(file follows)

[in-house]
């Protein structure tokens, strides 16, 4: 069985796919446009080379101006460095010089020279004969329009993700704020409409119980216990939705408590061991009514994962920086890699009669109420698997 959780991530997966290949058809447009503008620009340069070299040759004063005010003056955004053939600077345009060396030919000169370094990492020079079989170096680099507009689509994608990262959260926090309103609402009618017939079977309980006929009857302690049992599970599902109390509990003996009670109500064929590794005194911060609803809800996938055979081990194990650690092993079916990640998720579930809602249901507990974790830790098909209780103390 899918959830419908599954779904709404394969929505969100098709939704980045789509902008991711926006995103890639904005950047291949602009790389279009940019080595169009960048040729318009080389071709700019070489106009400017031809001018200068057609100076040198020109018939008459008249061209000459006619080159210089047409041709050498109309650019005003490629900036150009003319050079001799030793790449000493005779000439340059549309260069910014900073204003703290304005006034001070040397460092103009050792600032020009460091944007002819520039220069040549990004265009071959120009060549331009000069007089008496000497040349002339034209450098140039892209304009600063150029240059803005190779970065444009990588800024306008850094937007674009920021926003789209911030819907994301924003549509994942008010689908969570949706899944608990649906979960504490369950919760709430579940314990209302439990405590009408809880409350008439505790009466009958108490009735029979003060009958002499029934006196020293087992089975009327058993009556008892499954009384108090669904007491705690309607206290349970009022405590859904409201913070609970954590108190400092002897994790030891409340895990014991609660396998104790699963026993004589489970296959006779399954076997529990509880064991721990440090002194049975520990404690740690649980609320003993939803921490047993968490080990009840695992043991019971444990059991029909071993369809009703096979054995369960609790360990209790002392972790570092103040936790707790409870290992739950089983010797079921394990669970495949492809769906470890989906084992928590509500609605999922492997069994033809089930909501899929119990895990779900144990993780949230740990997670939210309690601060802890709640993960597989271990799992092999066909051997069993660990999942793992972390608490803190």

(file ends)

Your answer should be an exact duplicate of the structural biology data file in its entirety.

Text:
[in-house]
């Protein structure tokens, strides 16, 4: 069985796919446009080379101006460095010089020279004969329009993700704020409409119980216990939705408590061991009514994962920086890699009669109420698997 959780991530997966290949058809447009503008620009340069070299040759004063005010003056955004053939600077345009060396030919000169370094990492020079079989170096680099507009689509994608990262959260926090309103609402009618017939079977309980006929009857302690049992599970599902109390509990003996009670109500064929590794005194911060609803809800996938055979081990194990650690092993079916990640998720579930809602249901507990974790830790098909209780103390 899918959830419908599954779904709404394969929505969100098709939704980045789509902008991711926006995103890639904005950047291949602009790389279009940019080595169009960048040729318009080389071709700019070489106009400017031809001018200068057609100076040198020109018939008459008249061209000459006619080159210089047409041709050498109309650019005003490629900036150009003319050079001799030793790449000493005779000439340059549309260069910014900073204003703290304005006034001070040397460092103009050792600032020009460091944007002819520039220069040549990004265009071959120009060549331009000069007089008496000497040349002339034209450098140039892209304009600063150029240059803005190779970065444009990588800024306008850094937007674009920021926003789209911030819907994301924003549509994942008010689908969570949706899944608990649906979960504490369950919760709430579940314990209302439990405590009408809880409350008439505790009466009958108490009735029979003060009958002499029934006196020293087992089975009327058993009556008892499954009384108090669904007491705690309607206290349970009022405590859904409201913070609970954590108190400092002897994790030891409340895990014991609660396998104790699963026993004589489970296959006779399954076997529990509880064991721990440090002194049975520990404690740690649980609320003993939803921490047993968490080990009840695992043991019971444990059991029909071993369809009703096979054995369960609790360990209790002392972790570092103040936790707790409870290992739950089983010797079921394990669970495949492809769906470890989906084992928590509500609605999922492997069994033809089930909501899929119990895990779900144990993780949230740990997670939210309690601060802890709640993960597989271990799992092999066909051997069993660990999942793992972390608490803190």